The two-year-old Jumpstart Our Business Startups (JOBS) Act was supposed to make it easier to raise capital as it relaxed SEC rules on solicitation. The idea was that smaller enterprises could access a wider circle of financing, including the crowdfunding platforms. So what’s happened? Crowdnetic uncovered some surprising results.
Signed in April, 2012, the JOBS Act required the SEC to lift its prohibition on general solicitation, provided that all purchasers of securities are accredited investors and that issuers take certain steps to verify investor accreditation.
Last September, the JOBS Act resulted in an amendment of Rule 506(c) of Regulation D under the Securities Act, creating exemptions that permitted issuers of securities to raise capital without an SEC registration. This is known as Title II of the JOBS Act.
In the 10 months since Title II went into effect, Crowdnetic has been collecting market data on private issuers publicly raising investment, or PIPRs.
PIPRs are playing
Data from 4,093 PIPRs (“Private Issuers Publicly Raising”) were aggregated and normalized from intermediary platforms, including AngelList, EarlyShares, EquityNet, Crowdfunder, Patch of Land, Realty Mogul, Alchemy Global, MicroVentures, Return On Change, SeedInvest, and Wefunder.
Crowdnetic’s four industry reports to date analyze data by sector, industry, geographic distribution, recorded capital commitments and capital structure, among other characteristics.
They include special sections on women-owned and led companies, Form D filings, and data analysis by state. The findings indicate that there has been a steady upward trend of PIPR activity over the past eight months.
Since Title II went into effect last September, Rule 506(c) offerings have occurred in all 50 states, across all sectors, and in most major industries.
According to a special report released on June 12 by Crowdnetic, of the 4,093 PIPRs surveyed, 3,256 were still active as of May 31, 2014. These active PIPRs raised a combined total of $150.6 million.
Accounting for PIPRs that have secured capital commitments, the average raised across all sectors is $315,826.
Crowdfunding is clearly in play, with capital derived from a large crowd of individual investors as opposed to big institutions and government entities.
The flow of capital is becoming increasingly more democratized through rising asset classes such as peer-to-peer and peer-to-business lending as well as equity crowdfunding.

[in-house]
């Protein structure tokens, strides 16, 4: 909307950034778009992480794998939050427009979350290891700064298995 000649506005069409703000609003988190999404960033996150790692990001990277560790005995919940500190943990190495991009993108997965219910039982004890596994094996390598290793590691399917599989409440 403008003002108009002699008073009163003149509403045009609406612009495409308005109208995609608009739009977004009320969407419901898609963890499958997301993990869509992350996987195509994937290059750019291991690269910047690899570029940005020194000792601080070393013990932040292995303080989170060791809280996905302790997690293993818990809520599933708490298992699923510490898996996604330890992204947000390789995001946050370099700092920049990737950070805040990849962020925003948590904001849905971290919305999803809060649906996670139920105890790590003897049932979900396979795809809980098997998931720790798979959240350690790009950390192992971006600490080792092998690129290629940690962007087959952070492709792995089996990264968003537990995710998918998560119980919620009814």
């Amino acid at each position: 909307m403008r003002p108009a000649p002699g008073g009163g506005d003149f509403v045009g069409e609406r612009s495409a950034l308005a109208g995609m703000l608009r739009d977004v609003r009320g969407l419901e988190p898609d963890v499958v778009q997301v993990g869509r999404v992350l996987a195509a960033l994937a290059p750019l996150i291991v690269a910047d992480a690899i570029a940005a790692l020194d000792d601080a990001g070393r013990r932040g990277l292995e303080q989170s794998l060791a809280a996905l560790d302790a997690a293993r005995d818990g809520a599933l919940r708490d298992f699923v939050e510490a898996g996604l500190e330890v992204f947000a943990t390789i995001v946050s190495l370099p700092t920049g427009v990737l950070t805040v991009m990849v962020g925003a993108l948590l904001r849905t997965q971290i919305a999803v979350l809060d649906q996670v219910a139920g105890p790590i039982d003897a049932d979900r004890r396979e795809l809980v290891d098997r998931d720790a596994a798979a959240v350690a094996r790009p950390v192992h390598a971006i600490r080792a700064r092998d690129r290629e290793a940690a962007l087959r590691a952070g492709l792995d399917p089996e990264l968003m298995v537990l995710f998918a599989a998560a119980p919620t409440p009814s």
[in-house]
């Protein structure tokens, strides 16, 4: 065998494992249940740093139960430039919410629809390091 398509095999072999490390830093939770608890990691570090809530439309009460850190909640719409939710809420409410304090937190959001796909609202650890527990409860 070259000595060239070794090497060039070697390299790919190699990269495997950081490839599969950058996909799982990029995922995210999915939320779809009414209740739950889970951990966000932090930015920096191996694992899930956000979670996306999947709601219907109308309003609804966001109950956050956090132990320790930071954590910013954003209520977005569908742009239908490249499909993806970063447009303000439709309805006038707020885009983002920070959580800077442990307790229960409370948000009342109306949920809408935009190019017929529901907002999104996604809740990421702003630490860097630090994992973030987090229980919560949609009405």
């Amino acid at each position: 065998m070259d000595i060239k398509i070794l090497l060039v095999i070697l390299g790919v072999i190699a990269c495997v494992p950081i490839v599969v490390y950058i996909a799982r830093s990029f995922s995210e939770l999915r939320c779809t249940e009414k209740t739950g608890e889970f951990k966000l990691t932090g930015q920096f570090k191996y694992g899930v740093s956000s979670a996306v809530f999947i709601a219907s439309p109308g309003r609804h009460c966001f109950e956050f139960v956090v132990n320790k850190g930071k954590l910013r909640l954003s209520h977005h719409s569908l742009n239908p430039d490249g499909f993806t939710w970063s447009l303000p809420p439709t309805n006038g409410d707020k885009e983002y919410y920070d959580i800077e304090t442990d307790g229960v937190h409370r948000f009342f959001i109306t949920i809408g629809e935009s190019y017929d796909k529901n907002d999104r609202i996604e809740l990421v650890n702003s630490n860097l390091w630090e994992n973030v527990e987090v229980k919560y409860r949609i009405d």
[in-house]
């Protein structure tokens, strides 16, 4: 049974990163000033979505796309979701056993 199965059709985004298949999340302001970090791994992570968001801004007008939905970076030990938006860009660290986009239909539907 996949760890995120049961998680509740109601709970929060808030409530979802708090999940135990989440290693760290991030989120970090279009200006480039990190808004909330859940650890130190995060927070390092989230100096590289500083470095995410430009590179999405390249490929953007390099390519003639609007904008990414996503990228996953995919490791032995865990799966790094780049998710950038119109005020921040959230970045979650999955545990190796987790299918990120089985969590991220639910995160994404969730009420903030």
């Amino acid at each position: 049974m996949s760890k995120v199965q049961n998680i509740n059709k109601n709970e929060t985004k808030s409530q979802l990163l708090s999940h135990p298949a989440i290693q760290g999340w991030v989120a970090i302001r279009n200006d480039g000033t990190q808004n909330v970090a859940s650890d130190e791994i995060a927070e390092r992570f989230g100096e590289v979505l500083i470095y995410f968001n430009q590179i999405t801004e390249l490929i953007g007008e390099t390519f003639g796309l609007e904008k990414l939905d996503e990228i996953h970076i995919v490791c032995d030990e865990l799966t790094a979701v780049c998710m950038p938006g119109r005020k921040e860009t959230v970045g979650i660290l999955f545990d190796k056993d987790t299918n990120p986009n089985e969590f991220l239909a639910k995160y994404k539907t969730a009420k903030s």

As seen in the chart below, the services and technology sectors continue to garner the largest share of capital commitments, accounting for 33.6% and 24.7%, respectively, across all sectors.
Services and technology also drew the highest number of PIPRs, with 1,395 (42.8%) and 1,042 (32.0%), respectively, of the aggregate total.
The financial sector rounds out the top three, with 18.6% of total capital commitments. Note that this amount was generated by just 5.8% of PIPRs, showing the significantly higher per-issuer capital commitment amounts consistently achieved by PIPRs in the financial sector. The same trend was seen at the close of the previous quarter.
The chart below shows that real estate achieved two of the top three industry positions, compiled and ranked according to recorded capital commitments. This is consistent with results from the first quarter of 2014.
Developing the theme
Real estate development figures were buoyed by one private real estate investment fund from San Mateo, Calif. that was listed four months ago and has received commitments of $12 million. E-commerce also maintained its position in the second highest spot, with $7.3 million in capital commitments.
The chart below shows that five states dominate in the number of PIPRs and recorded capital commitments—California, Texas, New York, Florida and Illinois.
Tunes by state
California leaped far ahead in the number of PIPRs as well as amount of recorded capital committed, outpacing Texas, New York, Florida and Illinois combined. This is particularly impressive given that the four other states also posted strong numbers during the previous eight months. California benefits from a large population and the well-established entrepreneurial culture of the San Francisco Bay and Silicon Valley area, which attract start-ups and account for a significant percentage of the California statewide figures.
Previous reports released by Crowdnetic display a steady progression in PIPR activity since the implementation of Title II, and this one follows the same trend.
Click here to access a list of Crowdnetic’s PIPR reports, available for purchase.
Join us in New York on Oct. 16, 2014 for Wall Street’s second annual Crowdfinance Conference, where financial veterans and industry leaders will provide participants with the resources necessary to capitalize in a financial services industry undergoing rapid transformation.
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